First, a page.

Consumers love shopping for the best deal when it comes to groceries, cars or clothing, but may not realize that it’s just as important to make wise financial decisions when purchasing medication. While you might think there’s one “best drug” for you to take, there are often numerous options—and some will cost you a lot less at the pharmacy without impacting your health. The secret is not getting caught up in the myth that spending more for a drug means higher quality or better results. The reality is that lower cost medications most often are the same quality as higher cost ones. So why the price difference? Here’s the real story behind what goes into drug costs and how to save yourself money on your next prescription:
- Specialty drugs can be extremely expensive. Specialty drugs are made to treat chronic or difficult health conditions like cancer or multiple sclerosis and may require special handling, administration or monitoring. Their costs can clock in higher due to drug development expenses and a lack of competition in the market, leaving some consumers digging for change to cover their costs. (In 2013, the average annual price of specialty drugs surpassed the median U.S. household income.)
- The high cost of specialty drugs affects everyone. Specialty drug costs have spiked since 2000, and people with health insurance tend to only pay around 2 percent of the total price. This means your health insurance is taking care of a large chunk of that money, resulting in higher premiums for you and higher costs for employer-sponsored plans.
- Brand-name drugs can also be expensive. With flashy ad campaigns on TV and glossy ads in magazines, brand name drugs are usually what people think of when they have a health issue. But they are also pricier. There may not be competition because brand-name drugs are typically the first to be developed, meaning the developer has a patent stopping others from making similar drugs (and has to make back the money spent developing the drug).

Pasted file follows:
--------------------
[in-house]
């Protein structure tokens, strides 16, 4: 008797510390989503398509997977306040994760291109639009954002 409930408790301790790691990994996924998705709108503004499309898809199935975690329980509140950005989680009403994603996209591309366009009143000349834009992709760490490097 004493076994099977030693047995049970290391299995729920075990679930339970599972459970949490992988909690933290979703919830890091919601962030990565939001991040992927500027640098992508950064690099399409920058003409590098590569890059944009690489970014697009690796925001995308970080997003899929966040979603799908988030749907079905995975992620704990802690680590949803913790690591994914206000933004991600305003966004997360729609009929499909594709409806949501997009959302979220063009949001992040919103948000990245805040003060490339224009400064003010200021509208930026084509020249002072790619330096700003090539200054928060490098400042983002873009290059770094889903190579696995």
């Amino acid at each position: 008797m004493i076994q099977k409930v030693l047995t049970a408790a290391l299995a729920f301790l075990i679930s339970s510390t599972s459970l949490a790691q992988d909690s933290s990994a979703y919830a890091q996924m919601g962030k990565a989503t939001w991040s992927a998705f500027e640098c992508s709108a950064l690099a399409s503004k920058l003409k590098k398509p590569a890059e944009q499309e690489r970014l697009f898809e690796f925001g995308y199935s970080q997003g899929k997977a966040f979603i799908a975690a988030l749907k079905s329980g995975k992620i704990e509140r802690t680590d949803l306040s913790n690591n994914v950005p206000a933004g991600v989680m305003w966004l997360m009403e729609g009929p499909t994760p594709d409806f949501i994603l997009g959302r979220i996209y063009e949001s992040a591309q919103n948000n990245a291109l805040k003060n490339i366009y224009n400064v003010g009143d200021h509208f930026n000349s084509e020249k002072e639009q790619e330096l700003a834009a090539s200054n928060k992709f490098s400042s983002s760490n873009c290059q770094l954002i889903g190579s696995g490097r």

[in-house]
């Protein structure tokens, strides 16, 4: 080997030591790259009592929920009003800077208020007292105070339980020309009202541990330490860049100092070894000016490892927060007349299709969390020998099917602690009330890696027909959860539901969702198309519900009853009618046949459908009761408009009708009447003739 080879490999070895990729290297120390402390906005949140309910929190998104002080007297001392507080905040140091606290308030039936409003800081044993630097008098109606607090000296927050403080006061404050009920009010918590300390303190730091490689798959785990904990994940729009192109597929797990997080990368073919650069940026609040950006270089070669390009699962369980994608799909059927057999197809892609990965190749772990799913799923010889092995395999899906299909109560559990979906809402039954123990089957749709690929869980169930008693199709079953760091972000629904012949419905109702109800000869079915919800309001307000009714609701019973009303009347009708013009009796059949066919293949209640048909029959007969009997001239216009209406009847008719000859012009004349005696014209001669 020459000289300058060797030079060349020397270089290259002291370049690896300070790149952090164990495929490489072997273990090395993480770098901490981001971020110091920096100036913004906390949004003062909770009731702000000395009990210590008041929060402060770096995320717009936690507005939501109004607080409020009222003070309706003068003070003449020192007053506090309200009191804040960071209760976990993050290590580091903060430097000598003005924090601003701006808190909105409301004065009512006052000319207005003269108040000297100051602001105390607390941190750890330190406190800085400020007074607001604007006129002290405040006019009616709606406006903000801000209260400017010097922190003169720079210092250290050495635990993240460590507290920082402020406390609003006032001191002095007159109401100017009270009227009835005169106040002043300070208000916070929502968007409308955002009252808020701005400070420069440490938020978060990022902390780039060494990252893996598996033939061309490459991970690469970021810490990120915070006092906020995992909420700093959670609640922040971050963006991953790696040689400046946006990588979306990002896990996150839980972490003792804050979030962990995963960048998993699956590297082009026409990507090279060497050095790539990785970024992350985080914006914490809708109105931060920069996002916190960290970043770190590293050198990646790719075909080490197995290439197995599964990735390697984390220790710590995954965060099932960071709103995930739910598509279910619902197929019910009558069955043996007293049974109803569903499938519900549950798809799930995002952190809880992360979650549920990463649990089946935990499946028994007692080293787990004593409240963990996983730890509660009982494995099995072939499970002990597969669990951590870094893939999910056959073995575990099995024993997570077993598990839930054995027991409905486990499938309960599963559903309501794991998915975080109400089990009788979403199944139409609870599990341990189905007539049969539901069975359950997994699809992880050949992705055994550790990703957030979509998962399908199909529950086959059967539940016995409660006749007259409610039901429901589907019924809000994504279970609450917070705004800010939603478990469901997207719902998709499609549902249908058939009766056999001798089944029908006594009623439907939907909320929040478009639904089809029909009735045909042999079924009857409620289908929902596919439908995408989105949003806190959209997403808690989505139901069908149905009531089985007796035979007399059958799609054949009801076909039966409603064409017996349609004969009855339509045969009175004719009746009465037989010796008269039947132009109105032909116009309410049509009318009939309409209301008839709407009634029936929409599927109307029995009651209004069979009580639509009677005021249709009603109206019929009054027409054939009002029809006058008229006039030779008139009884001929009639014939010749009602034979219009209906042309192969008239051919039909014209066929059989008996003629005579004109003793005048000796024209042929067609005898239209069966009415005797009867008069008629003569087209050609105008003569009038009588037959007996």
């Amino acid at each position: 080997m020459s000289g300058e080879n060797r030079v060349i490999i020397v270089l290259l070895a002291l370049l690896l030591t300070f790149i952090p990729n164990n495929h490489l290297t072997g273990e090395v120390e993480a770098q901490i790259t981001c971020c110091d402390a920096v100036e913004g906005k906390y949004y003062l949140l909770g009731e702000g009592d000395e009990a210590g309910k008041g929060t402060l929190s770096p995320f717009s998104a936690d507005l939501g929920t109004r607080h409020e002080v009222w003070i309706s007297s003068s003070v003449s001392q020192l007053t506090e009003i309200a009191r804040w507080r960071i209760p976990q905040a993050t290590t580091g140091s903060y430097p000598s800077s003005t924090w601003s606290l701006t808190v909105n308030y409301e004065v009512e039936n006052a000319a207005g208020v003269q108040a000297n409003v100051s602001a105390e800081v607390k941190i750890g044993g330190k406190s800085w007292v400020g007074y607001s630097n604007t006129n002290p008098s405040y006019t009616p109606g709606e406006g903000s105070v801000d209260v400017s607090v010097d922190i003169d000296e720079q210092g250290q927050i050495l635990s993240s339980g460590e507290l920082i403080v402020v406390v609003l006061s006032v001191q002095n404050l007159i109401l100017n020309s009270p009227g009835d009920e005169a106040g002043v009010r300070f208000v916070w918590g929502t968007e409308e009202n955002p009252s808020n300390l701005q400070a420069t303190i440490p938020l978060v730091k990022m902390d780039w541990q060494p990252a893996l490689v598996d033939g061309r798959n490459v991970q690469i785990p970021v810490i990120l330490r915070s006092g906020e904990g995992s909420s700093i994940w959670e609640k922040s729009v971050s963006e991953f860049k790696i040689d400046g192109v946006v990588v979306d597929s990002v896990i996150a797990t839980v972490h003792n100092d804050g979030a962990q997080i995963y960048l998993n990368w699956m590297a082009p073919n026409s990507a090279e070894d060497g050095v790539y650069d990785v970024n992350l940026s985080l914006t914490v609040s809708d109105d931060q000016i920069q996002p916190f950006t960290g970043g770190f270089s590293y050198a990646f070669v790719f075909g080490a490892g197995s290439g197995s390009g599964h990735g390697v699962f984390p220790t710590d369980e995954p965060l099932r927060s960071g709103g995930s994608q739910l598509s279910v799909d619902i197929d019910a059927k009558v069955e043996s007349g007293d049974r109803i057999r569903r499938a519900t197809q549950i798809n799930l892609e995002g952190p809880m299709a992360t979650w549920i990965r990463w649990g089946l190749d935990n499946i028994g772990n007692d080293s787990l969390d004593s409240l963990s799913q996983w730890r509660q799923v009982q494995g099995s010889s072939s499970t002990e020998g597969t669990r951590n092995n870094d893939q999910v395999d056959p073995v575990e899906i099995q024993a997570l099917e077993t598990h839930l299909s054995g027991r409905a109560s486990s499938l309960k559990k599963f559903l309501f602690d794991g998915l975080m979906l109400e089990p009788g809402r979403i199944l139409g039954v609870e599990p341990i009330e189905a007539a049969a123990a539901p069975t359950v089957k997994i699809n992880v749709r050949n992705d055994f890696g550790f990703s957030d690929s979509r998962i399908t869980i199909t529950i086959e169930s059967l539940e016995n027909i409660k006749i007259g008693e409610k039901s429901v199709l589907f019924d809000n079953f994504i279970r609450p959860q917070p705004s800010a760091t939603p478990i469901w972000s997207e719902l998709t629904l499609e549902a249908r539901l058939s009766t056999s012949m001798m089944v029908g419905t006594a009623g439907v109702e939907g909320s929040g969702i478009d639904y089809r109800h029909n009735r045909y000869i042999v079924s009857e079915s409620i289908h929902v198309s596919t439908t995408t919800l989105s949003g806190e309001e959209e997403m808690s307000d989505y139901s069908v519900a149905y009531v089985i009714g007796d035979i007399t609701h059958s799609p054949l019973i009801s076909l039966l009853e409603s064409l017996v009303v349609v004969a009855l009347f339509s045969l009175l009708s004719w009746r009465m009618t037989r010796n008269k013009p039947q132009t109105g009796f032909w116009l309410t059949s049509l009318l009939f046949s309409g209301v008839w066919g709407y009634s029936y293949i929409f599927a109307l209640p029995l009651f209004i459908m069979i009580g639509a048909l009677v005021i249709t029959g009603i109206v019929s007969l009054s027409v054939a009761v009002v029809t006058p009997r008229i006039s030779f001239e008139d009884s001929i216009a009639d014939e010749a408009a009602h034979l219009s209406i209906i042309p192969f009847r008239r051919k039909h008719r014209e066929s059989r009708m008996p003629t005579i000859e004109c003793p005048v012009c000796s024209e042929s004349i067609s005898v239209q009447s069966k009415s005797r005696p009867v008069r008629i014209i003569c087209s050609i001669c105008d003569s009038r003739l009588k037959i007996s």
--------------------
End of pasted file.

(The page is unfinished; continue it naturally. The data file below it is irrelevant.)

- Generics are just as effective as the more expensive drugs. As soon as the patent on a brand-name drug expires, generics can be approved by the FDA and made. Generic drugs use the same active ingredients and produce the same effects in the body as brand-name equivalents. Generics are also thoroughly researched and must be proven to be just as safe as brand-name drugs and approved by the FDA in order to hit the market. With matching doses and strengths, generic drugs also match brand names in the rate at which the medication is absorbed into the bloodstream for specialty treatments, making a switch to a generic drug worry-free for most consumers. In fact, generics and brand-name drugs have the same level of patient satisfaction.
- Generics are much lower in cost. Generic drugs can cost as much as 90 percent less than brand-name medications. Aside from not having the cost of initial patents and experiments needed for brand name drugs to enter the market, generics are able to sell for less because they generally do not pay for costly advertising, marketing and promotion. You never see an ad on TV for the generic versions of brand-name drugs.
The next time your doctor hands you a prescription, make sure to ask: Is this the most cost-effective drug for me? Chances are you have options when it comes to your medication (even if you have a disease treated with specialty drugs), so don’t be afraid to shop around for the best one. Interested in learning more about prescription drugs and pharmacies? Explore these blogs:
- Vaccines at the Pharmacy: What You Need to Know
- Four Commonly Asked Pharmacy Questions Answered
- Do You Know the Best Way to Store Medication?
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